I can’t say that any more, but I still found this book interesting and entertaining. If Michael Browning really wrote it – no co-author is given – he’s a natural writer, with a relaxed style and excellent ear for dialogue:

“Don’t fuck with me,” Deep Purple’s stage manager told him. “I’m from the Bronx.”

“Are you now?” asked George, unimpressed. “Well, I’m from Glasgow.”

Then he thumped him. (ch. 12, pg. 144)

That’s George Young, older brother of Angus and Malcolm, and part of the Easybeats, one of Australia’s biggest and most successful bands in the 1960s. That’s how Michael Browning knew him. Browning was at the heart of Australian popular music for decades, booking bands for clubs and watching fashions like the Sharpies come and go.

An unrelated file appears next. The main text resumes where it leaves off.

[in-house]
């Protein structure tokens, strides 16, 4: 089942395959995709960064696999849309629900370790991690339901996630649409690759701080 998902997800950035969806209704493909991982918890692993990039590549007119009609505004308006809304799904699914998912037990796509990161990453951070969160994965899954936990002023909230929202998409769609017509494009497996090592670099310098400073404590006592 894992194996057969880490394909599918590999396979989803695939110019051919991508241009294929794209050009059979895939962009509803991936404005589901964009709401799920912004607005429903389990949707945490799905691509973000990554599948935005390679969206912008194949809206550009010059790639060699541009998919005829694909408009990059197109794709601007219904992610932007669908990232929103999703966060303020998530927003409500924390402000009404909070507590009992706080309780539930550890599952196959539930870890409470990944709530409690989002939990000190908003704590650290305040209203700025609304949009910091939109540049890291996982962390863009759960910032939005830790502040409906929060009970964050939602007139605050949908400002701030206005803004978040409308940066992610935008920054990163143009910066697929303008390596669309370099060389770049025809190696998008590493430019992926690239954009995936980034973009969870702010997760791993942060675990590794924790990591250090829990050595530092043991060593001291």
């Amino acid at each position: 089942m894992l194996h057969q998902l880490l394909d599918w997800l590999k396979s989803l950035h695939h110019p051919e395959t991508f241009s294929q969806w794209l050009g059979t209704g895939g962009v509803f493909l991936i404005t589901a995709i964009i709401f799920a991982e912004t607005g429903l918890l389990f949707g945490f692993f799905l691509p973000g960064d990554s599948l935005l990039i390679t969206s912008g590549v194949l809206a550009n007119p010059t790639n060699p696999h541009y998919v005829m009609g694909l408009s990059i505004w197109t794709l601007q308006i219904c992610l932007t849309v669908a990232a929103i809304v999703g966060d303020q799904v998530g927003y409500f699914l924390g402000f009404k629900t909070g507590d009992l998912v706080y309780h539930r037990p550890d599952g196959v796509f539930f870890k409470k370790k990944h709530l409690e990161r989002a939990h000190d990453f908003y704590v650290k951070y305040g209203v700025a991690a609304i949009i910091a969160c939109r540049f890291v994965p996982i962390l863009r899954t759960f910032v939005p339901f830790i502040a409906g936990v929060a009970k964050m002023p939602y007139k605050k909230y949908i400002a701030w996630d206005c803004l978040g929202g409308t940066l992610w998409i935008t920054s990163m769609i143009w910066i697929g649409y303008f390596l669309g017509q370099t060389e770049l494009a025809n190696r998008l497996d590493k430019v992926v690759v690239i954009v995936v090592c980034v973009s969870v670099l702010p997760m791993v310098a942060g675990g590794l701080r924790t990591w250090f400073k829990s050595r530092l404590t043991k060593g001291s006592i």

But he says he wanted to be the first to take an Australian band to big international success. He did it with AC/DC, whom he first met in the B.B. era – Before Bon. Then Bon came on board and the band began its long climb to the top of rock’n’roll. Like Angus and Malcolm, Scott was originally from Scotland. Unlike Angus, he drank and took drugs, which is why he died long ago and Angus is still there. Michael Browning was sacked not long after Bon Scott died, but he saw the Youngs and Scott close-up as AC/DC rose from the pub circuit in Australia to the big time.